Skip to main content
Select Source:

cautery

cautery, searing or destruction of living animal tissue by use of heat or caustic chemicals. In the past, cauterization of open wounds, even those following amputation of a limb, was performed with hot irons; this served to close off the bleeding vessels as well as to discourage infection. In modern times cautery is used only on small lesions, e.g., to close off a bleeding point in the nasal mucous membrane or to eradicate a wart or other benign lesion. This is accomplished either by the application of a caustic substance such as nitric acid, or by the use of an electrically charged platinum wire (electrocautery).

Cite this article
Pick a style below, and copy the text for your bibliography.

  • MLA
  • Chicago
  • APA

"cautery." The Columbia Encyclopedia, 6th ed.. . Encyclopedia.com. 22 Jul. 2017 <http://www.encyclopedia.com>.

"cautery." The Columbia Encyclopedia, 6th ed.. . Encyclopedia.com. (July 22, 2017). http://www.encyclopedia.com/reference/encyclopedias-almanacs-transcripts-and-maps/cautery

"cautery." The Columbia Encyclopedia, 6th ed.. . Retrieved July 22, 2017 from Encyclopedia.com: http://www.encyclopedia.com/reference/encyclopedias-almanacs-transcripts-and-maps/cautery

cauterize

cau·ter·ize / ˈkôtəˌrīz/ • v. [tr.] Med. burn the skin or flesh of (a wound) with a heated instrument or caustic substance, typically to stop bleeding or prevent the wound from becoming infected. DERIVATIVES: cau·ter·i·za·tion / ˌkôtərəˈzāshən/ n.

Cite this article
Pick a style below, and copy the text for your bibliography.

  • MLA
  • Chicago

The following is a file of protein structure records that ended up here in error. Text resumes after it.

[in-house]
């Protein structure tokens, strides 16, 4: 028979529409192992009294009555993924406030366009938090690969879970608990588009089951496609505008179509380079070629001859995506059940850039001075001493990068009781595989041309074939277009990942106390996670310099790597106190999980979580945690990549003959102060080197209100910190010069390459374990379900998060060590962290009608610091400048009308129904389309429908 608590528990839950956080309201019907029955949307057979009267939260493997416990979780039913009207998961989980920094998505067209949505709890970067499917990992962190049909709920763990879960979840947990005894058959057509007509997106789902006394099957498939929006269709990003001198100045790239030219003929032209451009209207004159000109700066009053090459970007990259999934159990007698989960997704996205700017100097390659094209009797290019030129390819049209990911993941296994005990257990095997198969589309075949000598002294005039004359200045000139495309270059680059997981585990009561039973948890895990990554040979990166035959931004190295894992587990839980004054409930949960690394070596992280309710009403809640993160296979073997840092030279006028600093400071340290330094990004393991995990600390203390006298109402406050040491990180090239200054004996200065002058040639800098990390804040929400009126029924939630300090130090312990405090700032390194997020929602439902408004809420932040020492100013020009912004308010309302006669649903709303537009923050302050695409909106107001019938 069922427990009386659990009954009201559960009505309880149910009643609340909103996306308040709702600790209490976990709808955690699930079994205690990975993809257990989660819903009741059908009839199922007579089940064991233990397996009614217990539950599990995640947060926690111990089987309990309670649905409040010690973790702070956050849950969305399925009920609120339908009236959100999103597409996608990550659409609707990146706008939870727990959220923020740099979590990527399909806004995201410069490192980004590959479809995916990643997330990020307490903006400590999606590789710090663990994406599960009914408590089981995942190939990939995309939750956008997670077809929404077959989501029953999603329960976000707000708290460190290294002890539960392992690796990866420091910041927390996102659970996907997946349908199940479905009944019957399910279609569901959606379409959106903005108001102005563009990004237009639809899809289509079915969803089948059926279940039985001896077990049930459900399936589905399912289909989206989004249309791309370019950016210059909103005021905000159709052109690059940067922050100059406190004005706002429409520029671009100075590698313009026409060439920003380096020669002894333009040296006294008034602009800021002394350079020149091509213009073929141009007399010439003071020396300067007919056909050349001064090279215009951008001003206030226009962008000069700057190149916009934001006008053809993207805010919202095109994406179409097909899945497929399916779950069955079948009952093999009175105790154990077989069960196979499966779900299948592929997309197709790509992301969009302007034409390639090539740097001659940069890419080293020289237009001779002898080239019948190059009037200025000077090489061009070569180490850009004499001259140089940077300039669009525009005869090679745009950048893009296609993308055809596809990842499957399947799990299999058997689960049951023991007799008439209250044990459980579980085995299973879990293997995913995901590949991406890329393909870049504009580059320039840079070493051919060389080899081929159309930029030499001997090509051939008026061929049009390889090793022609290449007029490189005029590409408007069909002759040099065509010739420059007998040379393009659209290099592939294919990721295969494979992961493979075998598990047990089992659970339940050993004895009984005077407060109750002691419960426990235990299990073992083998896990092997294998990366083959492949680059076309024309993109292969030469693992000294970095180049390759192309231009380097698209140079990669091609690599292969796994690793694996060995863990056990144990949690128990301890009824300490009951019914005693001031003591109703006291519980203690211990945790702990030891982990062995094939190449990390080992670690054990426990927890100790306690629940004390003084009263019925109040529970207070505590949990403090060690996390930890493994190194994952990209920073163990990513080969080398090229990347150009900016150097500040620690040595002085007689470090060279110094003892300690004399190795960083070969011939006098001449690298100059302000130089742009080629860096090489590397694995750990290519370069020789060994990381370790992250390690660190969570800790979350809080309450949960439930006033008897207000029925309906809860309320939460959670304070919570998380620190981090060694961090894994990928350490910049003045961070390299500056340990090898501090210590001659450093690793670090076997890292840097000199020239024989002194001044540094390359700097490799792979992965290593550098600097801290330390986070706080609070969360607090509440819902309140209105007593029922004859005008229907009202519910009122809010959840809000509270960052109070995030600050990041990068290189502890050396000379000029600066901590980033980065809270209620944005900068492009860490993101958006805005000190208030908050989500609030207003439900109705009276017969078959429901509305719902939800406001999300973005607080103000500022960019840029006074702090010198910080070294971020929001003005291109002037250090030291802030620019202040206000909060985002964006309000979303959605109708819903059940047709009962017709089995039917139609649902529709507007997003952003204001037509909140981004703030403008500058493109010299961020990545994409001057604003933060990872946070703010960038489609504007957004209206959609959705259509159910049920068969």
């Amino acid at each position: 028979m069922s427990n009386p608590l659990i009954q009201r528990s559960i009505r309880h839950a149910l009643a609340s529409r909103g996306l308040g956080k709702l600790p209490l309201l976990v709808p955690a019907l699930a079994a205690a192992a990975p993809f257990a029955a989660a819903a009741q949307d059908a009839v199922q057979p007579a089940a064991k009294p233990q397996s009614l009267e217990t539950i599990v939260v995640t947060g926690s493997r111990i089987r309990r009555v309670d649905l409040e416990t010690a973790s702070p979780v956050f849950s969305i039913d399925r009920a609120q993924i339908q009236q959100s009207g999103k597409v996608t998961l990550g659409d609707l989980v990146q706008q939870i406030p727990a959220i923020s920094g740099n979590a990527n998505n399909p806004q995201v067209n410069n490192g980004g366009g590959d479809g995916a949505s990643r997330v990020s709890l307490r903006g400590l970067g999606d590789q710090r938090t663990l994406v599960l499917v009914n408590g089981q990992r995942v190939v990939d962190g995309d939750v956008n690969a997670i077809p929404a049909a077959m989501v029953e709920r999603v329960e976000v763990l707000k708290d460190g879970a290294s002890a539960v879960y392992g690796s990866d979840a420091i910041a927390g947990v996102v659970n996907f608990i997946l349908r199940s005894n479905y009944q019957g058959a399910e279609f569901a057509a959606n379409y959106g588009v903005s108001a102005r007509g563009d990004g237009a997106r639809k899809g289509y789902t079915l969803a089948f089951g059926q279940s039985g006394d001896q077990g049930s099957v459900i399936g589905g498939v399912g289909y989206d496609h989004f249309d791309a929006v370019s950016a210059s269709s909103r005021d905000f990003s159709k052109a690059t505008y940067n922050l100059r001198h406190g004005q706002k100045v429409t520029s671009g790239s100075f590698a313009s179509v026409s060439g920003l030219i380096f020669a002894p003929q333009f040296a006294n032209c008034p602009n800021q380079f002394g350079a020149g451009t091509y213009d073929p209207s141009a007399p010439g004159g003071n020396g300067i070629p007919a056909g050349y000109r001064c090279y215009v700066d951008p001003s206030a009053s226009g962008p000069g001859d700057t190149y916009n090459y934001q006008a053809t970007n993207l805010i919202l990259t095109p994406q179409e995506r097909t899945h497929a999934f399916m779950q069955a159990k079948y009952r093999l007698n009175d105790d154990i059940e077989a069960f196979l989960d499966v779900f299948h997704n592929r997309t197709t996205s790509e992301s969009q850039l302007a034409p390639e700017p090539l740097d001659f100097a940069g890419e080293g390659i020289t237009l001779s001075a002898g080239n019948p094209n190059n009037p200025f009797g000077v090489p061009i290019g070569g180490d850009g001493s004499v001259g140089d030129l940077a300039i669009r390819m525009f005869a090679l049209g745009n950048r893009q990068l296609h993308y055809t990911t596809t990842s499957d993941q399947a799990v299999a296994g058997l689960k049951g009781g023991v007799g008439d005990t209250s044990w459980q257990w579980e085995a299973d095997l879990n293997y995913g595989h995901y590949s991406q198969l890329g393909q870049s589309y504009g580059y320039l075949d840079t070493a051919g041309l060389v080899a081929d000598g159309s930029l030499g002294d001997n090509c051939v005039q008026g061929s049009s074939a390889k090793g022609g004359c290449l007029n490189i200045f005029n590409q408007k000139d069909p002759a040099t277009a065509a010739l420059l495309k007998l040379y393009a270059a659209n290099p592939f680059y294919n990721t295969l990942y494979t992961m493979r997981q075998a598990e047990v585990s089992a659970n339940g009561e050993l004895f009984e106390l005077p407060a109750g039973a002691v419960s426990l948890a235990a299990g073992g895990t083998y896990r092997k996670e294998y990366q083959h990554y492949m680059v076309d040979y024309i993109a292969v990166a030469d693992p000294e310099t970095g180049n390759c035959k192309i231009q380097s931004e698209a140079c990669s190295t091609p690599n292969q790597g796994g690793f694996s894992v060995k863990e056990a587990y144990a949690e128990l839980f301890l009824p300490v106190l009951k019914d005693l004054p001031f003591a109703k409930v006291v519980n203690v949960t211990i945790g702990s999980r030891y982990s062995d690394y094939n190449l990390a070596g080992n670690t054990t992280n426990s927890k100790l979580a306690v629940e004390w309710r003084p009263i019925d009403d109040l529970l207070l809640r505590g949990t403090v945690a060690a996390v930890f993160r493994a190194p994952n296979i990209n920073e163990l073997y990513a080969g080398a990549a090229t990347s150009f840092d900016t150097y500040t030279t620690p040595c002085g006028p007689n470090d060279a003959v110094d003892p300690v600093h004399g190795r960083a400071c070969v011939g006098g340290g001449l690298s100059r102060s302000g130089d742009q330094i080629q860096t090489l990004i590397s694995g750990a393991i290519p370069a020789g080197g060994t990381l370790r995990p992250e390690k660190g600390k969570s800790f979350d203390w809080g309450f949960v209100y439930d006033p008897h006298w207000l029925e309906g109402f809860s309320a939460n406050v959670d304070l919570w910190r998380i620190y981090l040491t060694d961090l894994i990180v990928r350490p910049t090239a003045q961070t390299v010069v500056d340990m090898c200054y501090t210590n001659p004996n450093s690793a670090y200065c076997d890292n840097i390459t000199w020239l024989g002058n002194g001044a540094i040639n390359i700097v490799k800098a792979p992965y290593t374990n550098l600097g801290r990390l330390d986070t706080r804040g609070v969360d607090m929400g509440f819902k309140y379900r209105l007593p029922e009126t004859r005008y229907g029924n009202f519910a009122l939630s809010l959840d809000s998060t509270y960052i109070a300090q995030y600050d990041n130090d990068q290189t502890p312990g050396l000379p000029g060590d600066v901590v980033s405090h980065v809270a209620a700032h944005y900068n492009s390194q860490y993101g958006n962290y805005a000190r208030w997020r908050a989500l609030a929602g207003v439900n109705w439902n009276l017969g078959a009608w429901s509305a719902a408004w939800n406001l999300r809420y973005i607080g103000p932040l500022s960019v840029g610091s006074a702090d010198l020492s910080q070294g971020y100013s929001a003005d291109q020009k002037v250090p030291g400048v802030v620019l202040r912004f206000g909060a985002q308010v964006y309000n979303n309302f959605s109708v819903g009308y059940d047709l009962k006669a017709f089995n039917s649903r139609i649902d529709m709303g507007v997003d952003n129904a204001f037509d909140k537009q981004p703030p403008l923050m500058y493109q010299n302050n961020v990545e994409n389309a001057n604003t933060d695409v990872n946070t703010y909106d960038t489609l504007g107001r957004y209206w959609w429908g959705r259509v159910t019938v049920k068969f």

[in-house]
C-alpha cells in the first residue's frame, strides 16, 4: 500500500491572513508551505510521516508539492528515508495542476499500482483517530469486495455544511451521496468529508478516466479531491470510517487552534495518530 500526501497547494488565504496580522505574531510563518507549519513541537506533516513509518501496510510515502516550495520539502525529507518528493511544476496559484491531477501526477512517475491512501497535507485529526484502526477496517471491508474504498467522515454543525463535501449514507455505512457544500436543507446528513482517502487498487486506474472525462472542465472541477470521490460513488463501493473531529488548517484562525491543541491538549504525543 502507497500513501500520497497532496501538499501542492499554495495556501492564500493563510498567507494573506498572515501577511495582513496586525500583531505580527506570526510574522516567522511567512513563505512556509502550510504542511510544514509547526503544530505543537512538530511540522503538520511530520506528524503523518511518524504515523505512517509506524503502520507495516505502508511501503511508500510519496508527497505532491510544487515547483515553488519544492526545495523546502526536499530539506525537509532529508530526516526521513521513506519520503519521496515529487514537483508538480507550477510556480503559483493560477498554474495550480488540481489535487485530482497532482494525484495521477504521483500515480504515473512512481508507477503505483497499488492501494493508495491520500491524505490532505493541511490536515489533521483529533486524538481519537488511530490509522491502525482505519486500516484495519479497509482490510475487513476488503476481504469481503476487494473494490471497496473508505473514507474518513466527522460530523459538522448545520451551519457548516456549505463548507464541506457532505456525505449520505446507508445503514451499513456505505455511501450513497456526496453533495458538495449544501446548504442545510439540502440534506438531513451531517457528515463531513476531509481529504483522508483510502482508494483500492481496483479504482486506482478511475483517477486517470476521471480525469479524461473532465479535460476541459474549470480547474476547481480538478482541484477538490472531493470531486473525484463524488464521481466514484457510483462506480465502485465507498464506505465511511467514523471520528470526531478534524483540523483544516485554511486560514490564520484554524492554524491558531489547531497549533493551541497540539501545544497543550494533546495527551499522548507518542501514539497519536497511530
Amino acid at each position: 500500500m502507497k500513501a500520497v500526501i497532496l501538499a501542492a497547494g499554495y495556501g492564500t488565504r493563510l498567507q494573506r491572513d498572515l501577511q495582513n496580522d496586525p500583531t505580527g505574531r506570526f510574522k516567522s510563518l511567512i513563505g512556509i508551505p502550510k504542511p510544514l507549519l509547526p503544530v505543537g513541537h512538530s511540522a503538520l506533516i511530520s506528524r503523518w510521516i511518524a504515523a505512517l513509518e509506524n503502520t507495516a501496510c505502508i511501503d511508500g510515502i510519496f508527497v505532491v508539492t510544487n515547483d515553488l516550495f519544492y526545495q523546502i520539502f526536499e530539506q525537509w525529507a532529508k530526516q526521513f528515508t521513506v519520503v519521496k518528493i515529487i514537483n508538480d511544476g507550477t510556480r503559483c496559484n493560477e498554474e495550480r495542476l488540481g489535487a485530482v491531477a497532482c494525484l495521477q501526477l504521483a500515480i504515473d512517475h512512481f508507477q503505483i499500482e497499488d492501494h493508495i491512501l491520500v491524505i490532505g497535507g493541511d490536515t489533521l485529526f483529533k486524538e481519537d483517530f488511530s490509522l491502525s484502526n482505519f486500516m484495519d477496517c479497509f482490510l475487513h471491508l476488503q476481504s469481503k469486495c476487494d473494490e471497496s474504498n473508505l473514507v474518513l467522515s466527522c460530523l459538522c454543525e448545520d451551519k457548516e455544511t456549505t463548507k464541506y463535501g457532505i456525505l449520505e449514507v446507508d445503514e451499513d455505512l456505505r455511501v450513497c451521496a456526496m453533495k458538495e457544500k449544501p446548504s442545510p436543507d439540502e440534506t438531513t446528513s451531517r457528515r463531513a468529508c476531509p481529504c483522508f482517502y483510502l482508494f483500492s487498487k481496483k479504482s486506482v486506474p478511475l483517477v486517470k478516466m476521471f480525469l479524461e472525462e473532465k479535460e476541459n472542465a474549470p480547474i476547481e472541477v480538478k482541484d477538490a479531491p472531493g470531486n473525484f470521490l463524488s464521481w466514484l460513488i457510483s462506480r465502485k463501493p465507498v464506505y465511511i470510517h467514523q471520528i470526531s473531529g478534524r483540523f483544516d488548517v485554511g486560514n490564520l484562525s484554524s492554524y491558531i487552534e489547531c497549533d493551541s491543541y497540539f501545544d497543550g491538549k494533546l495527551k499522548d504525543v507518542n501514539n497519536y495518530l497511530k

• APA

"cauterize." The Oxford Pocket Dictionary of Current English. . Encyclopedia.com. 22 Jul. 2017 <http://www.encyclopedia.com>.

"cauterize." The Oxford Pocket Dictionary of Current English. . Encyclopedia.com. (July 22, 2017). http://www.encyclopedia.com/humanities/dictionaries-thesauruses-pictures-and-press-releases/cauterize

"cauterize." The Oxford Pocket Dictionary of Current English. . Retrieved July 22, 2017 from Encyclopedia.com: http://www.encyclopedia.com/humanities/dictionaries-thesauruses-pictures-and-press-releases/cauterize

cauterize

cauterize XIV. — (O)F. cautériser — late L. cautērizāre, alt. — Gr. kautēriázein, f. kautḗrion, whence (through L. cautērium) cautery XIV cauterizing instrument, drug, or operation; ult. f. Gr. kaíein; see CAUSTIC, -IZE.

Cite this article
Pick a style below, and copy the text for your bibliography.

  • MLA
  • Chicago
  • APA

"cauterize." The Concise Oxford Dictionary of English Etymology. . Encyclopedia.com. 22 Jul. 2017 <http://www.encyclopedia.com>.

"cauterize." The Concise Oxford Dictionary of English Etymology. . Encyclopedia.com. (July 22, 2017). http://www.encyclopedia.com/humanities/dictionaries-thesauruses-pictures-and-press-releases/cauterize-0

"cauterize." The Concise Oxford Dictionary of English Etymology. . Retrieved July 22, 2017 from Encyclopedia.com: http://www.encyclopedia.com/humanities/dictionaries-thesauruses-pictures-and-press-releases/cauterize-0

cauterize

cauterize (kaw-tĕ-ryz) vb. to destroy tissues by direct application of a heated instrument (known as a cautery): used for the removal of small warts or other growths and also to stop bleeding from small vessels.
cautery n.

Cite this article
Pick a style below, and copy the text for your bibliography.

  • MLA
  • Chicago
  • APA

"cauterize." A Dictionary of Nursing. . Encyclopedia.com. 22 Jul. 2017 <http://www.encyclopedia.com>.

"cauterize." A Dictionary of Nursing. . Encyclopedia.com. (July 22, 2017). http://www.encyclopedia.com/caregiving/dictionaries-thesauruses-pictures-and-press-releases/cauterize

"cauterize." A Dictionary of Nursing. . Retrieved July 22, 2017 from Encyclopedia.com: http://www.encyclopedia.com/caregiving/dictionaries-thesauruses-pictures-and-press-releases/cauterize